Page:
“Neil from work?!” Callum howls in reply. “F**k, I wish I could’ve been like that. I mean, obviously I was sh*tting myself.

“I was told Neil Patrick Harris was playing Henry and I think I was literally like ‘That’s a lie, that’s bullsh*t’. I would never have imagined that Neil would have played the character. But it’s what Russell does, Russell loves the shock factor. Neil flew in a couple of days before we shot our scenes together and we met in Manchester and it was just amazing, we got along so well.

“I messaged him yesterday – he’s putting his big tree up right now for Christmas and I said ‘bloody hell Neil, that’s a big one’,” he grins.

Callum continues: “I remember in Manchester we were walking through the Christmas markets and people were going up to him like ‘Are you Barney [Stinson, from How I Met Your Mother]?! Are you Barney?!’ But obviously he’s so lovely to people and if people ask him for a photo or whatever he’ll always say yes, he’s really brilliant like that.

(Photography: The Other Richard)

"He’s been in the public eye since he was like, 14 [and] he’s had a crazy life but he’s really generous and I learnt so much from him… If I’ve learned anything from Neil it’s about nailing it from that first take – not in a really intense way, but just from really knowing what you’re about to offer.”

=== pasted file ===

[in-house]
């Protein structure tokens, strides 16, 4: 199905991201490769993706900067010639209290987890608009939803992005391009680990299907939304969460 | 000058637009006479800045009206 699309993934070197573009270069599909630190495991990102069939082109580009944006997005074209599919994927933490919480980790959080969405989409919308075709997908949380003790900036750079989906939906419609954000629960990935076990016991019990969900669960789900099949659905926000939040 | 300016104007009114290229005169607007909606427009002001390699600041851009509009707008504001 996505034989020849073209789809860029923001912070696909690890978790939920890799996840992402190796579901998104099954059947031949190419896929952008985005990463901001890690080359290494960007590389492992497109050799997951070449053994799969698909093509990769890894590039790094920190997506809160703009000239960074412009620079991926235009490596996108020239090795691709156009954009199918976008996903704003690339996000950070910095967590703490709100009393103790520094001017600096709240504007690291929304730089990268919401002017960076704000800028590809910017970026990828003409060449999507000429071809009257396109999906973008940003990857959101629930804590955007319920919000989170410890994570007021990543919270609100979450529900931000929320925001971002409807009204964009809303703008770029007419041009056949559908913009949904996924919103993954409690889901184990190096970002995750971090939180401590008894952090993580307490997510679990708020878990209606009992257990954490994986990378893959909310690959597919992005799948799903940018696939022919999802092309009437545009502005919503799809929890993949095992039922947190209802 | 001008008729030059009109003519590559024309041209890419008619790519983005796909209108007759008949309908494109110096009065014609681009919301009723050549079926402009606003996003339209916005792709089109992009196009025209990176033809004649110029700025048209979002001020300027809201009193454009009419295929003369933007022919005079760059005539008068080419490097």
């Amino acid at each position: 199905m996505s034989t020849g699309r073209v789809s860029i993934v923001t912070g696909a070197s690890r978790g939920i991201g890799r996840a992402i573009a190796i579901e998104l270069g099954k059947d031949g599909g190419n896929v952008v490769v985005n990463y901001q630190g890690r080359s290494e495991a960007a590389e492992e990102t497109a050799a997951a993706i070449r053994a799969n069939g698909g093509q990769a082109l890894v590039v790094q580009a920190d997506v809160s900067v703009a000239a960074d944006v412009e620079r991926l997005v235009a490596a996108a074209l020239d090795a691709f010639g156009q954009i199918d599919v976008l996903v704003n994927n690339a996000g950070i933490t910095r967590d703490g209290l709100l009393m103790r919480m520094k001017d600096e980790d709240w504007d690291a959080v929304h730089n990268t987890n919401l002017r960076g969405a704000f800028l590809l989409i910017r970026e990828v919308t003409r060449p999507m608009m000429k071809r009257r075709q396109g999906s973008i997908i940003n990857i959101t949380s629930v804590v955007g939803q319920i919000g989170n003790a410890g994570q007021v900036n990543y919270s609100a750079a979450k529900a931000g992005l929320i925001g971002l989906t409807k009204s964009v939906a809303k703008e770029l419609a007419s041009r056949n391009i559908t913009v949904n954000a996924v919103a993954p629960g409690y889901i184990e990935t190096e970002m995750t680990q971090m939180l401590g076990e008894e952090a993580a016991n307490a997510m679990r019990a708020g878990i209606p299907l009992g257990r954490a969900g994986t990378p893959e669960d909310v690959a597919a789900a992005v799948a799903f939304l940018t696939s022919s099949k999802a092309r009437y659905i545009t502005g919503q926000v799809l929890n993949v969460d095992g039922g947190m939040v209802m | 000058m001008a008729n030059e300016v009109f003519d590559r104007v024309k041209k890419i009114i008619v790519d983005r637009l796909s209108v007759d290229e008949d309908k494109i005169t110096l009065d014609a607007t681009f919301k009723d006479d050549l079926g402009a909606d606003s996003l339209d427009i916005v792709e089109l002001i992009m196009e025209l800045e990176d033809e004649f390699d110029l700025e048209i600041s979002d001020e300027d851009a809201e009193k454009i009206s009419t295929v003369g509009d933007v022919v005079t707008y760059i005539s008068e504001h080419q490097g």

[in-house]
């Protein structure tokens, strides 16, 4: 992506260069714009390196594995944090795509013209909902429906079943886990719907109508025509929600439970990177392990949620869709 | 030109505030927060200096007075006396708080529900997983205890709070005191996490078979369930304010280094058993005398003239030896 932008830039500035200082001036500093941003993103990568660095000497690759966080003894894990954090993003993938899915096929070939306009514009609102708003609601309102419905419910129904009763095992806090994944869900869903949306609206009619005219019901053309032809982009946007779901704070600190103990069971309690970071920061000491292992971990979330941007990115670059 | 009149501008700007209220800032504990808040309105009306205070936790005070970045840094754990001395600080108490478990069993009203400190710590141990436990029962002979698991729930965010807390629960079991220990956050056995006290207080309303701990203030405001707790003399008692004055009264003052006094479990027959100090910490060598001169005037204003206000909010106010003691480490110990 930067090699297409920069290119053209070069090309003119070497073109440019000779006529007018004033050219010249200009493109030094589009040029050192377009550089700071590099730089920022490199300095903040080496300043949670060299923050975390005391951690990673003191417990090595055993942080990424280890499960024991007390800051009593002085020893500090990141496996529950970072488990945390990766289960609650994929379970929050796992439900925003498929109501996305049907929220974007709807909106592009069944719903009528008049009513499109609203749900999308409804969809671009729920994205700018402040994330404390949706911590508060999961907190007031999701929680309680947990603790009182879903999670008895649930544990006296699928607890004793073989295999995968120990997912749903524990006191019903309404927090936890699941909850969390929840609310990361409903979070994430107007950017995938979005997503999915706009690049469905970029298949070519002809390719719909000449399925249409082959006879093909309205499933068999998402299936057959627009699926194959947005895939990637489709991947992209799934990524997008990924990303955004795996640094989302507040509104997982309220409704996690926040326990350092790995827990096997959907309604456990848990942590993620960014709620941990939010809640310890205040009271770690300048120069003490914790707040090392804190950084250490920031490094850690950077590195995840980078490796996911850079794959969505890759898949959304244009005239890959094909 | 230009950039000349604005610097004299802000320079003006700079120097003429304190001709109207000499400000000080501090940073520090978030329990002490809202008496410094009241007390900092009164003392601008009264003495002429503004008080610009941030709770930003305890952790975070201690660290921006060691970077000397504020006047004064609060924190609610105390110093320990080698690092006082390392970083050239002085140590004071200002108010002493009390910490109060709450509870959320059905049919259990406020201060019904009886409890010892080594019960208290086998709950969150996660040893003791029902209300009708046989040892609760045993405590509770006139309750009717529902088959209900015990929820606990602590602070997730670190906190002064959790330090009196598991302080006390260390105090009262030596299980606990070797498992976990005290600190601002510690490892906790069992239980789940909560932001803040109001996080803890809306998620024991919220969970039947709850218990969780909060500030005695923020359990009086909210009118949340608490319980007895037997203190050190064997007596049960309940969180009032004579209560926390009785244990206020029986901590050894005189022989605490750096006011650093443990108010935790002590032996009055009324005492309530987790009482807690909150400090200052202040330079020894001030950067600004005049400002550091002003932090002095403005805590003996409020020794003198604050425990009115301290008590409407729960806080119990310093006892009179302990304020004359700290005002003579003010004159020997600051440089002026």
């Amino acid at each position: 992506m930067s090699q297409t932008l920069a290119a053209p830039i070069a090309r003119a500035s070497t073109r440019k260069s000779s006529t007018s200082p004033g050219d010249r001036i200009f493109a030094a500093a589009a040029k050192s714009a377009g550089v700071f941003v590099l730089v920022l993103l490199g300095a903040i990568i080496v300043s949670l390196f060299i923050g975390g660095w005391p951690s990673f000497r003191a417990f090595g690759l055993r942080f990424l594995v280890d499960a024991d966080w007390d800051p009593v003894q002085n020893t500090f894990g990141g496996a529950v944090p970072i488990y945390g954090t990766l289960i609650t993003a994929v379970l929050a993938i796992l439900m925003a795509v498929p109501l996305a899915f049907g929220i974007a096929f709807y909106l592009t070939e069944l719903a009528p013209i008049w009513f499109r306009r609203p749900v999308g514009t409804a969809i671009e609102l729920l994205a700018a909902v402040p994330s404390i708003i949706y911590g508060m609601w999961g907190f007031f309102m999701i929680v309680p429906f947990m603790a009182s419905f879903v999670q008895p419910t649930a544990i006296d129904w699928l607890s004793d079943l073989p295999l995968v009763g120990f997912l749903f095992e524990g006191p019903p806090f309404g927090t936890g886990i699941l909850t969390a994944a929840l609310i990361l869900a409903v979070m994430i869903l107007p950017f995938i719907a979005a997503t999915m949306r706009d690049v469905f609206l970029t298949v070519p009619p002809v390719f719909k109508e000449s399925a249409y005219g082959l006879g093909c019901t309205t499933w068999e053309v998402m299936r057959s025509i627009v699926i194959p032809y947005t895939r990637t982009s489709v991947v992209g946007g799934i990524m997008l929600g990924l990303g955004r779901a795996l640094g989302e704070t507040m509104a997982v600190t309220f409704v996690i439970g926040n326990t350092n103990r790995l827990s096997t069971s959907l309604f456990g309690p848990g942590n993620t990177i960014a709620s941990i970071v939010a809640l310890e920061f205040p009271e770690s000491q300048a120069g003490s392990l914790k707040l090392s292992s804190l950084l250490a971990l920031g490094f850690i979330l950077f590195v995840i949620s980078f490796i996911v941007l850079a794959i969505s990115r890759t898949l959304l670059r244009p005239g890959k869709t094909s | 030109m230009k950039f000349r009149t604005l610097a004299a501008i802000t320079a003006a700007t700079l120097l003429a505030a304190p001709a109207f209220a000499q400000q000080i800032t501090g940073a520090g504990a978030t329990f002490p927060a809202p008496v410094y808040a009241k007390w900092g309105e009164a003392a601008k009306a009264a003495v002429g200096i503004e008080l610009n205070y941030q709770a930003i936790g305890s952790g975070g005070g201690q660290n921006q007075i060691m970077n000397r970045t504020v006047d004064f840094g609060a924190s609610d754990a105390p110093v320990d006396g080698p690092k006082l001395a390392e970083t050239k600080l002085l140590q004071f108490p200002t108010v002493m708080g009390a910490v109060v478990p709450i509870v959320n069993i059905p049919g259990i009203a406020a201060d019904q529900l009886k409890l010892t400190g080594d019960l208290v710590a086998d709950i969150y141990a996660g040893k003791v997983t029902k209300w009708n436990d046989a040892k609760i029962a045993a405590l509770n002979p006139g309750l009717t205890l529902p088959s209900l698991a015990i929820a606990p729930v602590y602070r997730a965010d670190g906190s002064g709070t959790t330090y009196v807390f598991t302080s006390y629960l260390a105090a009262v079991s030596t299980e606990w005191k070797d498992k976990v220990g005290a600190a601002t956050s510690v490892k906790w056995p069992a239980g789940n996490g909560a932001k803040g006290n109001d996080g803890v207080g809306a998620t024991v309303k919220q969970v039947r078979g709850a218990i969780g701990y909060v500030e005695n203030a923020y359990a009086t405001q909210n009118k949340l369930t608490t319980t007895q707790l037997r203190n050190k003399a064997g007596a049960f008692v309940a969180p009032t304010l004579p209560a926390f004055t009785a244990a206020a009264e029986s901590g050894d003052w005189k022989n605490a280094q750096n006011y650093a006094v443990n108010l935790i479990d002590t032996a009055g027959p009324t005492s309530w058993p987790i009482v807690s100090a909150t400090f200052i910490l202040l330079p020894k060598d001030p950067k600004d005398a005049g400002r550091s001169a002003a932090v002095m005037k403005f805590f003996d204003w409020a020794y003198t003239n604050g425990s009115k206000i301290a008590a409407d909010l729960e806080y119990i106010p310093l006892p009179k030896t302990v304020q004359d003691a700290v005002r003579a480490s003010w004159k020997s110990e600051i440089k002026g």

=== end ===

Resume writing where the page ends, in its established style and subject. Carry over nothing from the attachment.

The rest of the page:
Full of praise too is Callum for “incredible” series lead Olly Alexander, whose return to acting in between topping the charts as frontman of pop trio of Years & Years is likely to help ensure It’s a Sin reaches out to those younger audiences perhaps unfamiliar with the dark realities of the Aids crisis.

“This is the thing, right now everyone’s talking about Josh O’Connor”, begins Callum. “Josh O’Connor’s my idol – God’s Own Country, The Crown – honestly the guy is an acting icon for me.

“Olly is up there with people like Josh. Olly is like a force to be reckoned with, he really is.”

Callum’s genuine enthusiasm for the relationships forged with his It’s a Sin castmates is a far cry from the vague platitudes usually offered up by actors about their co-stars during the lead-up to a series premiere – and viewers will be reassured to know that that same warm, enveloping off-screen energy has translated to the screen, too.

Callum Scott Howells (left) as Colin Morris-Jones and Omari Douglas as Roscoe Babatunde in It's a Sin (Image: Channel 4)

“At the end of the day, this show is fundamentally about a family - a family you choose,” Callum explains.

“I think that’s what it’s about for me, the show - it’ll always be about this amazing chosen family.”

There’s a poignant moment at the close of It’s a Sin’s first episode where Ritchie, Roscoe, and Colin each explains where they see themselves in five years’ time. We wrap up our time with Callum by asking him the same.

After a moment’s hesitation, he replies: “Just to be comfortable. I don’t want a life of luxury.

"Similar to Colin in a way, I just want to be happy and comfortable - and hopefully still acting…”

It’s a Sin premieres this Friday at 9pm on Channel 4, with all episodes will be available to watch as a boxset on All4 immediately afterward. The series airs on HBO Max in the US later in the year.